Mediterranean Diet Can Reduce Heart Disease and Stroke

From the NYT

A large and rigorous new study has found that 30 percent of heart attacks, strokes and deaths from heart disease can be prevented in people at high risk if they switch to a Mediterranean diet rich in olive oil, nuts, beans, fish, fruits and vegetables, and even drink wine with meals.

The findings, published on The New England Journal of Medicine‰Ûªs web site were based on the first major clinical trial to measure the diet‰Ûªs effect on heart risks. The study ended early, after almost five years, because the results were so clear.åÊ

Rachel Johnson, a professor of nutrition at the University of Vermont and a spokeswoman for the American Heart Association noted “And the really important thing ‰ÛÓ the coolest thing ‰ÛÓ is that they used very meaningful endpoints. They did not look at risk factors like cholesterol or hypertension or weight. They looked at heart attacks and strokes and death. At the end of the day, that is what really matters.‰ÛåÊ

Scientists randomly assigned 7,447 people in Spain who were overweight, were smokers, or had diabetes or other risk factors for heart disease to follow the Mediterranean diet or a low-fat one.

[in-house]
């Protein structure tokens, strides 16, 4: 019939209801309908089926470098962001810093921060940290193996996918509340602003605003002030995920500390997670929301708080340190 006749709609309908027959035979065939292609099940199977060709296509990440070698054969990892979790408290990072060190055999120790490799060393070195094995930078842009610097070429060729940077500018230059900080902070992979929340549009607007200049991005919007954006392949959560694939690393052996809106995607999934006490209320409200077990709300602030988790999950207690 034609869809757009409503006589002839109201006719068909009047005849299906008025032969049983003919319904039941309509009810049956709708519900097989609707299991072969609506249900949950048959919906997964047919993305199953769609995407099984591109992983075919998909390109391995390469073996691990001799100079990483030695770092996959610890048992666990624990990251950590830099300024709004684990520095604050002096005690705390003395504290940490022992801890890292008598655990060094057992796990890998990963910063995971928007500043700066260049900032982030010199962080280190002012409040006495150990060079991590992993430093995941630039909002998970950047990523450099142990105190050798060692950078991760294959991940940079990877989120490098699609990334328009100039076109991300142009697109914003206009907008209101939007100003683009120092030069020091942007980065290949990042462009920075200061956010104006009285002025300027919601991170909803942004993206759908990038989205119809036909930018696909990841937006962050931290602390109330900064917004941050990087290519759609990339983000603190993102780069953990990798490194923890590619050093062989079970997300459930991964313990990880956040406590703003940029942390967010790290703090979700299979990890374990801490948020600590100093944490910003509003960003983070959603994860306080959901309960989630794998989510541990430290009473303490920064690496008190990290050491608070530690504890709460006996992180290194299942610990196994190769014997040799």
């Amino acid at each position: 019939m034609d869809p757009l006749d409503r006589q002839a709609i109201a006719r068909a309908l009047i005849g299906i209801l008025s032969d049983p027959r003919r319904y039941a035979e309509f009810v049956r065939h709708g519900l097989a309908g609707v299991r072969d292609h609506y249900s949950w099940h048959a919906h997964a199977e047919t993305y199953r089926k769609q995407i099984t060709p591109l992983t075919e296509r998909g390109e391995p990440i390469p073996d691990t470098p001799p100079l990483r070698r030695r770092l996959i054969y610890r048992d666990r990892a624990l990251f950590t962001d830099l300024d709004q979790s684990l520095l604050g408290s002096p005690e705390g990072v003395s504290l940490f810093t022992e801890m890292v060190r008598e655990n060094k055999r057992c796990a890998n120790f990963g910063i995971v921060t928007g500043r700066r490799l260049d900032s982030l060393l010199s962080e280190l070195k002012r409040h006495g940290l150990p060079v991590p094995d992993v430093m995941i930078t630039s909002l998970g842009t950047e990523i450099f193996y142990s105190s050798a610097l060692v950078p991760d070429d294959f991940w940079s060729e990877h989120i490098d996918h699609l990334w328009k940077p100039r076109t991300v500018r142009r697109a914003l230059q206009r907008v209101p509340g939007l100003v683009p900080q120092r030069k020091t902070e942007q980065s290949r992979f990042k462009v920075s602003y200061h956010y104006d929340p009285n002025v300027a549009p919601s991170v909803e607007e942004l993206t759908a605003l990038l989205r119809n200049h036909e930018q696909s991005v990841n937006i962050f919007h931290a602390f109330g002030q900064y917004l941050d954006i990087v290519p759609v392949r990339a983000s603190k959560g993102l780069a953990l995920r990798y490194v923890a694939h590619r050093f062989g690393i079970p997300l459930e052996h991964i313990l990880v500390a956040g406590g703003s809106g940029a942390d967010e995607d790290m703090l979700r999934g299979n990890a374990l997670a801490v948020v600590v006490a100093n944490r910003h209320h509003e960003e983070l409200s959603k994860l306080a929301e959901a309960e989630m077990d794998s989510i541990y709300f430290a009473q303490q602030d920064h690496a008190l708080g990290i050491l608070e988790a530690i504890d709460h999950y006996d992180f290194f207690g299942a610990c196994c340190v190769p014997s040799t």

The study, by Dr. Ramon Estruch, a professor of medicine at the University of Barcelona, and his colleagues assigned subjects at high risk of heart disease to three groups.åÊ
One group was given a low-fat diet and counseled on how to follow it. The other two groups were counseled to follow a Mediterranean diet. One group assigned to a Mediterranean diet was given extra-virgin olive oil each week and was instructed to use at least 4 four tablespoons a day. The other group got a combination of walnuts, almonds and hazelnuts and was instructed to eat about an ounce of the mix each day. The mainstays of the diet consisted of at least three servings a day of fruits and at least two servings of vegetables. Participants were to eat fish at least three times a week and legumes, which include beans, peas and lentils, at least three times a week. They were to eat white meat instead of red, and, for those accustomed to drinking, to have at least seven glasses of wine a week with meals.
They were encouraged to avoid commercially made cookies, cakes and pastries and to limit their consumption of dairy products and processed meats.åÊ
Well nothing we haven’t preached before but now you have the evidence and you also have scientists saying it’s OK to drink wine. I am thinking they meant red wine but would be curious to know since what I read did not specify.